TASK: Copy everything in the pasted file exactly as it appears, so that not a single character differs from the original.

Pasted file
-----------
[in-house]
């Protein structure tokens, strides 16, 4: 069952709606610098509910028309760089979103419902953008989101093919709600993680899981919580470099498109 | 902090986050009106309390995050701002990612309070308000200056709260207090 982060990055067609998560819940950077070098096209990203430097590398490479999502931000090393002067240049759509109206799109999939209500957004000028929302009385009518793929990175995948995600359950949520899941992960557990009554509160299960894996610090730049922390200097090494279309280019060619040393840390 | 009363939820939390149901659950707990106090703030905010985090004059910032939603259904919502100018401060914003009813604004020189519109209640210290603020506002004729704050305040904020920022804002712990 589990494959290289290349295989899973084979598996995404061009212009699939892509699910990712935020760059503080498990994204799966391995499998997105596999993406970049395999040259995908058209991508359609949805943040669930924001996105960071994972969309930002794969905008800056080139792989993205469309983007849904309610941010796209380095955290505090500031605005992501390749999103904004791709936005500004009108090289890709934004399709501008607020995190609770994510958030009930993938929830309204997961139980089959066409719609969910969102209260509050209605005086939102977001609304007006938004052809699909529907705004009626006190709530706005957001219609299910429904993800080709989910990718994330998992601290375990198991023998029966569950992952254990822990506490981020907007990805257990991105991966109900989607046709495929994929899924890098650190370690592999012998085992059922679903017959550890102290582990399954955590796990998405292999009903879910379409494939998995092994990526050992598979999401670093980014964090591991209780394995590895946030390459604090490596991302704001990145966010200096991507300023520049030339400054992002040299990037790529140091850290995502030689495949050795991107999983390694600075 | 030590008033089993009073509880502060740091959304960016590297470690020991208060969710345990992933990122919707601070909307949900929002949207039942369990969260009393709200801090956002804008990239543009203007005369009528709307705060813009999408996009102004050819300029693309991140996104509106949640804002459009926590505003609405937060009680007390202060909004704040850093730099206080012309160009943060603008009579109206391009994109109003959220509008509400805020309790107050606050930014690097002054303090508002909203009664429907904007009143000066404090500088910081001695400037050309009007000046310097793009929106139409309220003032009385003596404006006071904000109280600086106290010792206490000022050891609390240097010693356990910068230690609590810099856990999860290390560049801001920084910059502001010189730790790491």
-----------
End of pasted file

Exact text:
[in-house]
């Protein structure tokens, strides 16, 4: 069952709606610098509910028309760089979103419902953008989101093919709600993680899981919580470099498109 | 902090986050009106309390995050701002990612309070308000200056709260207090 982060990055067609998560819940950077070098096209990203430097590398490479999502931000090393002067240049759509109206799109999939209500957004000028929302009385009518793929990175995948995600359950949520899941992960557990009554509160299960894996610090730049922390200097090494279309280019060619040393840390 | 009363939820939390149901659950707990106090703030905010985090004059910032939603259904919502100018401060914003009813604004020189519109209640210290603020506002004729704050305040904020920022804002712990 589990494959290289290349295989899973084979598996995404061009212009699939892509699910990712935020760059503080498990994204799966391995499998997105596999993406970049395999040259995908058209991508359609949805943040669930924001996105960071994972969309930002794969905008800056080139792989993205469309983007849904309610941010796209380095955290505090500031605005992501390749999103904004791709936005500004009108090289890709934004399709501008607020995190609770994510958030009930993938929830309204997961139980089959066409719609969910969102209260509050209605005086939102977001609304007006938004052809699909529907705004009626006190709530706005957001219609299910429904993800080709989910990718994330998992601290375990198991023998029966569950992952254990822990506490981020907007990805257990991105991966109900989607046709495929994929899924890098650190370690592999012998085992059922679903017959550890102290582990399954955590796990998405292999009903879910379409494939998995092994990526050992598979999401670093980014964090591991209780394995590895946030390459604090490596991302704001990145966010200096991507300023520049030339400054992002040299990037790529140091850290995502030689495949050795991107999983390694600075 | 030590008033089993009073509880502060740091959304960016590297470690020991208060969710345990992933990122919707601070909307949900929002949207039942369990969260009393709200801090956002804008990239543009203007005369009528709307705060813009999408996009102004050819300029693309991140996104509106949640804002459009926590505003609405937060009680007390202060909004704040850093730099206080012309160009943060603008009579109206391009994109109003959220509008509400805020309790107050606050930014690097002054303090508002909203009664429907904007009143000066404090500088910081001695400037050309009007000046310097793009929106139409309220003032009385003596404006006071904000109280600086106290010792206490000022050891609390240097010693356990910068230690609590810099856990999860290390560049801001920084910059502001010189730790790491």